Seven Ways to Support and Increase Women in Leadership

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Diversity, Equity, and Inclusion

The latest Women in the Workplace Report from McKinsey and Lean In paints a grim picture of the corporate pipeline for women in the workplace. Women continue to occupy an increasingly smaller number of seats the higher up the corporate ladder they go. This means that in many cases, women, particularly women of color, are the Only in spaces dominated mainly by white men.

We need increased visibility and support for women in leadership in order to increase their presence at all levels. Here are some ways to achieve these goals:

  • Evaluate performance reviews. Women are consistently held back through biased performance reviews. You can search for ‘gender bias in performance reviews, and many research articles will appear. Educating managers on how to mitigate bias in performance reviews is critical to promoting more women.
  • Address microaggressions and sexual harassment compassionately and inclusively. Microaggressions are still common for women in the workplace, and 55% of women in leadership positions report having been sexually harassed. Understandably, people would rather not work in an environment that allows this treatment. You must address these issues to retain your workforce and create more diversity in leadership positions.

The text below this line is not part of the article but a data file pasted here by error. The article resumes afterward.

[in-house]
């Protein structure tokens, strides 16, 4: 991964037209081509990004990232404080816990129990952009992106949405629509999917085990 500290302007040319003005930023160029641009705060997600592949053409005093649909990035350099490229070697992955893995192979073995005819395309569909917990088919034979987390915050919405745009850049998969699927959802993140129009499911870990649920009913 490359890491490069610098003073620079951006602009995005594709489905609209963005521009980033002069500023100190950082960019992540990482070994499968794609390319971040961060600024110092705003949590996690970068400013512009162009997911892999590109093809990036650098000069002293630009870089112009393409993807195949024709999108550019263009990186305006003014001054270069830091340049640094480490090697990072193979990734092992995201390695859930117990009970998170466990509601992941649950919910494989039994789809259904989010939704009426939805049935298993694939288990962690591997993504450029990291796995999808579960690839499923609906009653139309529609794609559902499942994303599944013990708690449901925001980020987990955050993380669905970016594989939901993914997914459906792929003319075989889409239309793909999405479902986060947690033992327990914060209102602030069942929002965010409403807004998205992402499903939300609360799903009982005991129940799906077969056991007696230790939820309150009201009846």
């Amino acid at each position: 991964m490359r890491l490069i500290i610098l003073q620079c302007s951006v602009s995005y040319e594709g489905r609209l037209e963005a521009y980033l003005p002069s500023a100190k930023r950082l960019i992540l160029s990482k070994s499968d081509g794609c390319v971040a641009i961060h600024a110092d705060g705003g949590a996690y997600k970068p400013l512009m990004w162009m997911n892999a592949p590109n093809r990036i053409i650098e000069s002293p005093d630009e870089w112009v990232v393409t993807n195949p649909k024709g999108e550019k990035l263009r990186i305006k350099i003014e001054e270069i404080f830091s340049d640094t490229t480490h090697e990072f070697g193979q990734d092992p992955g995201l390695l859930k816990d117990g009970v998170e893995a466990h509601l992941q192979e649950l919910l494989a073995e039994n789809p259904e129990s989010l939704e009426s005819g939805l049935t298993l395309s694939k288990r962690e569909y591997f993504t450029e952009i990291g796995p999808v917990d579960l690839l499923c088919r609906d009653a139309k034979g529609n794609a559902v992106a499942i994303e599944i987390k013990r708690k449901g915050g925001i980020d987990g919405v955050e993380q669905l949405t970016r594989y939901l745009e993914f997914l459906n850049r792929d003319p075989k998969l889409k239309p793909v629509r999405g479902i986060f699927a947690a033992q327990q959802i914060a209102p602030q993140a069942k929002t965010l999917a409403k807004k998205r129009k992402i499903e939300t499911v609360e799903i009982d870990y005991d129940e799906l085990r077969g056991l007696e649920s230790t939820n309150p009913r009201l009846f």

• Create a flexible work environment. If this new era of remote work has taught us anything, it’s that we can get plenty done without going to an office. Consider a mind shift toward trusting your employees to get work done instead of having butts in seats. 
  • Provide impactful learning opportunities for leadership and managers to understand better how power dynamics and bias can impact DEI efforts at their organizations – and how it starts at the leadership level.
  • Provide growth and stretch opportunities for emerging leaders.
  • Be a champion and sponsor for emerging leaders. Sponsorship is so much more powerful than mentorship in that you are advocating visibly for another person, whether they’re in the room or not. Consider giving up a speaking opportunity or a plum assignment offered to you.
  • Create support systems to understand and combat the double-bind impacting women in management and leadership roles. Educate people on the double-bind dilemma and offer workshops or courses to mitigate bias at work.

Looking for more ways to be an ally at work? Bring our Allyship in the Workplace Workshop to your company!